Further, The Body Shop championed the causes it believed in rather than using them solely for marketing purposes. One of the brand's core values is an opposition to animal testing and in the 1980s the brand sponsored Greenpeace posters promoting a petition against animal testing, that collected more than 4 million signatures. However, this was not just a way for The Body Shop to get marketing mileage. Instead, Joachimsthaler notes that Roddick really tried to live by the values she was preaching and integrate them within every element of the company. "When she was criticized because not everything was perfect, she was genuinely distraught," he notes.
So how can other organizations successfully deliver the same socially responsible marketing as The Body Shop? Experts share the following tips:
1. Choose the right message: Different customers care about different things and it's a company's role to understand the messages that resonate best with their consumers. This makes it essential for organizations to leverage data to better determine their customers' priorities and make sure that their messages capitalize on those concepts. "You need to make sure that the message resonates with the customer segment," stresses Raj.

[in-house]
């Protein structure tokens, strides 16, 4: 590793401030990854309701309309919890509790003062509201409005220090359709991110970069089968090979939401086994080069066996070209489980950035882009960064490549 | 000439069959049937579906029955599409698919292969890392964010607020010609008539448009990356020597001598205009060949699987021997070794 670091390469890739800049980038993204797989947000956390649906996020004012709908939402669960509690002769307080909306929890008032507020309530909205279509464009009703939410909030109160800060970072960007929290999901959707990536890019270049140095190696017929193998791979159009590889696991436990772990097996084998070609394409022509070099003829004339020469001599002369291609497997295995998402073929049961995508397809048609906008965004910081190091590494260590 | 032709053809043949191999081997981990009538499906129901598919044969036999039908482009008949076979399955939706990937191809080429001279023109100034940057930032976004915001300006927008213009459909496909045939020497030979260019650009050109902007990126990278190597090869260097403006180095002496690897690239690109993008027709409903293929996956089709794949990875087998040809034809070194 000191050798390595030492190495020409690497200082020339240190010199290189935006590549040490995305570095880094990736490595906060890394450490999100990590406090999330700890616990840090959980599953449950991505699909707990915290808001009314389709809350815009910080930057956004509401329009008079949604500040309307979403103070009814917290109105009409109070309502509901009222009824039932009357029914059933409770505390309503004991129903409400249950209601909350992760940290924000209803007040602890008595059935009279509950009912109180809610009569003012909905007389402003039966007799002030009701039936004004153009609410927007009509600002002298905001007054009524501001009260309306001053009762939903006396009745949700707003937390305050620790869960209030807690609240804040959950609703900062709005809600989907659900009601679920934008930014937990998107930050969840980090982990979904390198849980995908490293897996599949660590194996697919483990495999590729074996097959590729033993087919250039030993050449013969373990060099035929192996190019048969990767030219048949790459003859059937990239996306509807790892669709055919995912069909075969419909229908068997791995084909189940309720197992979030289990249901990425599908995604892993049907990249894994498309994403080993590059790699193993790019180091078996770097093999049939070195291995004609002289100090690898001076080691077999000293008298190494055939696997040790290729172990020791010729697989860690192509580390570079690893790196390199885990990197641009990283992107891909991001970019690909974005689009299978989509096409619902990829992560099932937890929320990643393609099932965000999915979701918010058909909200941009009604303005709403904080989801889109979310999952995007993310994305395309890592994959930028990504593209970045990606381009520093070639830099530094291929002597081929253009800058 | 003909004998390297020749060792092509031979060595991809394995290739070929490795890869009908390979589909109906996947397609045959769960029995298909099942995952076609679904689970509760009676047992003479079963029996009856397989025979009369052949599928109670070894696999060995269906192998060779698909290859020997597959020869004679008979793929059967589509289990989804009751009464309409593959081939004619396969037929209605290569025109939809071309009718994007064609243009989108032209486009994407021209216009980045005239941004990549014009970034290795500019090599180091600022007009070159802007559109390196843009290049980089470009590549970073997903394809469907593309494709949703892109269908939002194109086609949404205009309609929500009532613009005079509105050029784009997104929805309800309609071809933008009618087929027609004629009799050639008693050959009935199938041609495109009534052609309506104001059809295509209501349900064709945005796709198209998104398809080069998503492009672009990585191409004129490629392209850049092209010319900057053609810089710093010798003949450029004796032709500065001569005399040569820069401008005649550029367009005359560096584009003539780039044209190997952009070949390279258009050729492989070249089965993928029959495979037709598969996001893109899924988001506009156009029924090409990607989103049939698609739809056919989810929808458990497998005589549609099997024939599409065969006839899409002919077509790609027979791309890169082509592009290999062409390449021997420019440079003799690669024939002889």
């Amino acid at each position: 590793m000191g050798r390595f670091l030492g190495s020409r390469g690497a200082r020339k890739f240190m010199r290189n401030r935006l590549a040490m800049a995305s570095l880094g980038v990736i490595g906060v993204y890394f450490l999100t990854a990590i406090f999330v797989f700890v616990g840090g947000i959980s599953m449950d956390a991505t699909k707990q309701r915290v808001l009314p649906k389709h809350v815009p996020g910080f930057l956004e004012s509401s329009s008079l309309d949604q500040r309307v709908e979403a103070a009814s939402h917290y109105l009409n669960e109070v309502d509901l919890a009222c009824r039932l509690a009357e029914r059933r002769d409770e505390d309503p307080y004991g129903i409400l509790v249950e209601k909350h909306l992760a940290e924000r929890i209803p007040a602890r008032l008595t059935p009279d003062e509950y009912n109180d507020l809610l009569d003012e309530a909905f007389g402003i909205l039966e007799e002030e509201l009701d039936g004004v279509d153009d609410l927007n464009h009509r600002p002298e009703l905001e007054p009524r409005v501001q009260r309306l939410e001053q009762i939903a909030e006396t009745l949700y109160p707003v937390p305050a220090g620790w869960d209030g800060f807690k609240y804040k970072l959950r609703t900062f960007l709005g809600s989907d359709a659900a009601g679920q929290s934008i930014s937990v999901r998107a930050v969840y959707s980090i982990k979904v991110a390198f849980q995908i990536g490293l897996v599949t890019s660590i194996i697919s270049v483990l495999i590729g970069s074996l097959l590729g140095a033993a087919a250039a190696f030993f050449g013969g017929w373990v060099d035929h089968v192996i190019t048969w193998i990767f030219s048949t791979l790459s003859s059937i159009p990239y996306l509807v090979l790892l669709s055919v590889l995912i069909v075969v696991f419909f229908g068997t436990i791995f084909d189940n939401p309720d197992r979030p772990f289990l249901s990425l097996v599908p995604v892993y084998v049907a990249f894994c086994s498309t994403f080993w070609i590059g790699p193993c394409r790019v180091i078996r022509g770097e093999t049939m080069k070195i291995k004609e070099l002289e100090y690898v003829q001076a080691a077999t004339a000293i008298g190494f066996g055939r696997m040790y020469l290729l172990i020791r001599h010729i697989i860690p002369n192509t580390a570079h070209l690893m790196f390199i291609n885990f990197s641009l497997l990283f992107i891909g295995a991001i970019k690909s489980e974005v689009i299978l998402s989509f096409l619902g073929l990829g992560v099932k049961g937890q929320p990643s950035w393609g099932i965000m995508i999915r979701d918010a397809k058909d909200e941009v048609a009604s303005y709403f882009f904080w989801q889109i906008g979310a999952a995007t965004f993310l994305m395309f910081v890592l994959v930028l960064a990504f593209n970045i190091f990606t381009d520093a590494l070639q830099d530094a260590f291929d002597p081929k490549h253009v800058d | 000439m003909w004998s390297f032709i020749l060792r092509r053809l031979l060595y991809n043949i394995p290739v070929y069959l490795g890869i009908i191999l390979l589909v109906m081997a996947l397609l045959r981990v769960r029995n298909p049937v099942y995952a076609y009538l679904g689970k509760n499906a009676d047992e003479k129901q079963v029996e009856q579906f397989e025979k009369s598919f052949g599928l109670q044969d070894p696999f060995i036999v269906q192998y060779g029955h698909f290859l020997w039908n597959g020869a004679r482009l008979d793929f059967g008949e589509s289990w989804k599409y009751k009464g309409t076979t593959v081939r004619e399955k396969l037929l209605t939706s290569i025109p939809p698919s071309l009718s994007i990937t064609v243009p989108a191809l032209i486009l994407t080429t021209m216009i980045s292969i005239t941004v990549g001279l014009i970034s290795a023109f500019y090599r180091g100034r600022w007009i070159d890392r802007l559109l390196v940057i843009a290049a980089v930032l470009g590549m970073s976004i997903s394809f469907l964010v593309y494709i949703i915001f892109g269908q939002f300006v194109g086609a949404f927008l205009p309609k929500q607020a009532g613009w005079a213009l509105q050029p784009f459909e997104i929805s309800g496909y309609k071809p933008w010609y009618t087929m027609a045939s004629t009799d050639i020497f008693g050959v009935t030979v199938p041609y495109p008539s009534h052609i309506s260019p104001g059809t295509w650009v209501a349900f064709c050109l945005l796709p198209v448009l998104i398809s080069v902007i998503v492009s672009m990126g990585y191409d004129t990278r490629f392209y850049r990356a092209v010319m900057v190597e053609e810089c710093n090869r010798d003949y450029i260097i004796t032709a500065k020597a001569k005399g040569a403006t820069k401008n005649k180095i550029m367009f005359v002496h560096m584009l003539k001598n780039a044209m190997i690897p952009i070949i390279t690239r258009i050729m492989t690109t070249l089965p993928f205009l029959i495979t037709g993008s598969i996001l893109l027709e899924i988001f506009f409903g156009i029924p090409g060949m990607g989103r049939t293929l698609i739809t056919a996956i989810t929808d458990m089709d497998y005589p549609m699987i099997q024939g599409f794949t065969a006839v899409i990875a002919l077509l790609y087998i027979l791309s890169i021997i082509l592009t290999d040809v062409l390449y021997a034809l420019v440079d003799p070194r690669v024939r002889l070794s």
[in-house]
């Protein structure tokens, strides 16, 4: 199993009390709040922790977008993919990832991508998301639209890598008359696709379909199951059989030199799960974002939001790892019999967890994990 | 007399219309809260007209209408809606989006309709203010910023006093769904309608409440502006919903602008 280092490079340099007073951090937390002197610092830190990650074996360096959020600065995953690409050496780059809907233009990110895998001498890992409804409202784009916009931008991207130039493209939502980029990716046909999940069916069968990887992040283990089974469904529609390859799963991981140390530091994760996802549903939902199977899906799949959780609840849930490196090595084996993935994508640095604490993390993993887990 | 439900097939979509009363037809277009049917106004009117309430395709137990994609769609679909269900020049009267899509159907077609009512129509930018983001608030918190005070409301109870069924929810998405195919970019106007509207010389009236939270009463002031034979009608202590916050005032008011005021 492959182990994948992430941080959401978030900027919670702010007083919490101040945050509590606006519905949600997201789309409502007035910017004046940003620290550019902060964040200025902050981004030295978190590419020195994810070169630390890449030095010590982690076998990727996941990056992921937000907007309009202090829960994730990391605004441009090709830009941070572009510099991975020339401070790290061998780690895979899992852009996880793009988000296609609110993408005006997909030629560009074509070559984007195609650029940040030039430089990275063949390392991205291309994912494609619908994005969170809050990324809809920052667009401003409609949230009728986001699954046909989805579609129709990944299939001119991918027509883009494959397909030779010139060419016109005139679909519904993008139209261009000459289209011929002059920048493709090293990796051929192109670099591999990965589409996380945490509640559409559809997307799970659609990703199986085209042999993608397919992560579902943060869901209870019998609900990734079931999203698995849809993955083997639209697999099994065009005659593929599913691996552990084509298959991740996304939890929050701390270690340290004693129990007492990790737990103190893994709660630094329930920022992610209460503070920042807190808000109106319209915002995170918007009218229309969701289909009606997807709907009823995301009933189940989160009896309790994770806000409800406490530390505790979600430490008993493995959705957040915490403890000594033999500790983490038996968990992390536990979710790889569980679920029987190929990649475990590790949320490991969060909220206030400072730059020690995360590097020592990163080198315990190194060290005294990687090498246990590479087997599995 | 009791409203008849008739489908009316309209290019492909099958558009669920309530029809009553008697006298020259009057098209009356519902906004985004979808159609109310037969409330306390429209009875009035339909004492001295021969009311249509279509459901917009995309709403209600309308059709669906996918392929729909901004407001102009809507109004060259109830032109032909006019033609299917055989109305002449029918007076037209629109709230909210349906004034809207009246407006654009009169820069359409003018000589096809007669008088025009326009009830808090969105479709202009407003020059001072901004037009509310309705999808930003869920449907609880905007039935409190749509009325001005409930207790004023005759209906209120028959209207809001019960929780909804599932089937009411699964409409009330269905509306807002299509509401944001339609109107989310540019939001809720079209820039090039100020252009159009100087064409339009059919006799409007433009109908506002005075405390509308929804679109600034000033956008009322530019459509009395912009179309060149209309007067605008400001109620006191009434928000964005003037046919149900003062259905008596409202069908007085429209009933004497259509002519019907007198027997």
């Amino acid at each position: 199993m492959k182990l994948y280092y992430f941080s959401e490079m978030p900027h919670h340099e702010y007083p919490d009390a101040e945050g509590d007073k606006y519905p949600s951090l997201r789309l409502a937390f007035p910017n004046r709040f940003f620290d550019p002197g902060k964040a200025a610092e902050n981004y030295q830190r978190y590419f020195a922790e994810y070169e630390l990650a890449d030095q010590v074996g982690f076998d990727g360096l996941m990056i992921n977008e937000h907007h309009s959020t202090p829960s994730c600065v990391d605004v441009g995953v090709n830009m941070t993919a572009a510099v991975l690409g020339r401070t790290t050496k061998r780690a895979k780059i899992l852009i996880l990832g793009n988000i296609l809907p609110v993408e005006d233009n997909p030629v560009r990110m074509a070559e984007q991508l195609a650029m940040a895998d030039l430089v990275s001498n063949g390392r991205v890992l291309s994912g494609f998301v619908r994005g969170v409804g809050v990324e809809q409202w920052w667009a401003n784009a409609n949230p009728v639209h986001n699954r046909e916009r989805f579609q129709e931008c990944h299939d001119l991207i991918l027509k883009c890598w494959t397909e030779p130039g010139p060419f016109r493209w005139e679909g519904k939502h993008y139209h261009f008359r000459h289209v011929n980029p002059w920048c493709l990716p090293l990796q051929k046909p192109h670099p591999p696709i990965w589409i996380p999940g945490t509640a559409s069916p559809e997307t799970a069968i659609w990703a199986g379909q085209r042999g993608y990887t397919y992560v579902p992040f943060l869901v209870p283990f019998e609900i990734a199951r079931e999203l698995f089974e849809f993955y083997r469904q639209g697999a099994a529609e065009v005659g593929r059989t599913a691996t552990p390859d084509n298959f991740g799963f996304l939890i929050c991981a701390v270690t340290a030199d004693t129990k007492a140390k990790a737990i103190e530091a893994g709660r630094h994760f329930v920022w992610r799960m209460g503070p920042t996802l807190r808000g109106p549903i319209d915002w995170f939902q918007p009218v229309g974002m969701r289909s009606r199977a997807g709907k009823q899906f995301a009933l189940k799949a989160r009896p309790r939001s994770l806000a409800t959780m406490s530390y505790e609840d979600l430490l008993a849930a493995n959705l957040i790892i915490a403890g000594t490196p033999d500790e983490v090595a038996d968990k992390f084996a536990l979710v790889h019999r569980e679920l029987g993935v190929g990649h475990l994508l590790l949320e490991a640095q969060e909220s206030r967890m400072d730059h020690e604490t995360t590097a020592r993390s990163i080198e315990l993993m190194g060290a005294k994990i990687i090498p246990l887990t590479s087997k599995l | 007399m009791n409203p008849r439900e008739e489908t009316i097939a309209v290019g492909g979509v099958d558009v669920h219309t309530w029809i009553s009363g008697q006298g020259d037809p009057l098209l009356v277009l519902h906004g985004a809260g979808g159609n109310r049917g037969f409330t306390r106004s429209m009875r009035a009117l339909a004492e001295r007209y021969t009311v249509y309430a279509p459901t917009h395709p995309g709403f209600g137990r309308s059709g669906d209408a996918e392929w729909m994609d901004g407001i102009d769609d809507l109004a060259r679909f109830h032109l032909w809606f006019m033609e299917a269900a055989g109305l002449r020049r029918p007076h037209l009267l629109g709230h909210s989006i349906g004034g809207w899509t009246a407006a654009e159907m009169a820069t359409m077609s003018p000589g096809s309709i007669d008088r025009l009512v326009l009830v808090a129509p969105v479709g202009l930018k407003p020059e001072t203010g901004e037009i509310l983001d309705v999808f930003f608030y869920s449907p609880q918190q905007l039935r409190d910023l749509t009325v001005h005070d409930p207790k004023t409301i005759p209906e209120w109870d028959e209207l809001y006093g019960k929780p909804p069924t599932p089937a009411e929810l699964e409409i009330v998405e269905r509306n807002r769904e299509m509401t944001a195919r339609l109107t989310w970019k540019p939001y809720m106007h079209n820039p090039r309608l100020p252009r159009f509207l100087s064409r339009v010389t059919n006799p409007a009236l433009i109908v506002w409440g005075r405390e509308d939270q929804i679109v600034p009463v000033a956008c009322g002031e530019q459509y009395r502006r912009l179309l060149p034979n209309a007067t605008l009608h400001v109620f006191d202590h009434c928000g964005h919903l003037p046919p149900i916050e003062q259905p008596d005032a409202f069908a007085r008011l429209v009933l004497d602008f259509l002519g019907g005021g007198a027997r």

2. Be transparent: Today's customers have several avenues through which to get information and rarely does anything remain a secret for long. Therefore, organizations need to make sure they are totally open about their practices and how these reflect their values. Thus, if a company is not eco friendly, it should not try to give the impression that it is simply because it's harping about climate change to attract new customers. On the other hand, if they are doing something right, companies should make sure they promote it. Starbucks, for example, outlines its recycling and waste reduction goals and practices. Graham Cooke, CEO of Qubit uses the example of Given Goods, which matches customers' purchases with similar ones donated to an impoverished part of the world. A map on the company's website updates in real time to show customers where the purchase is going to.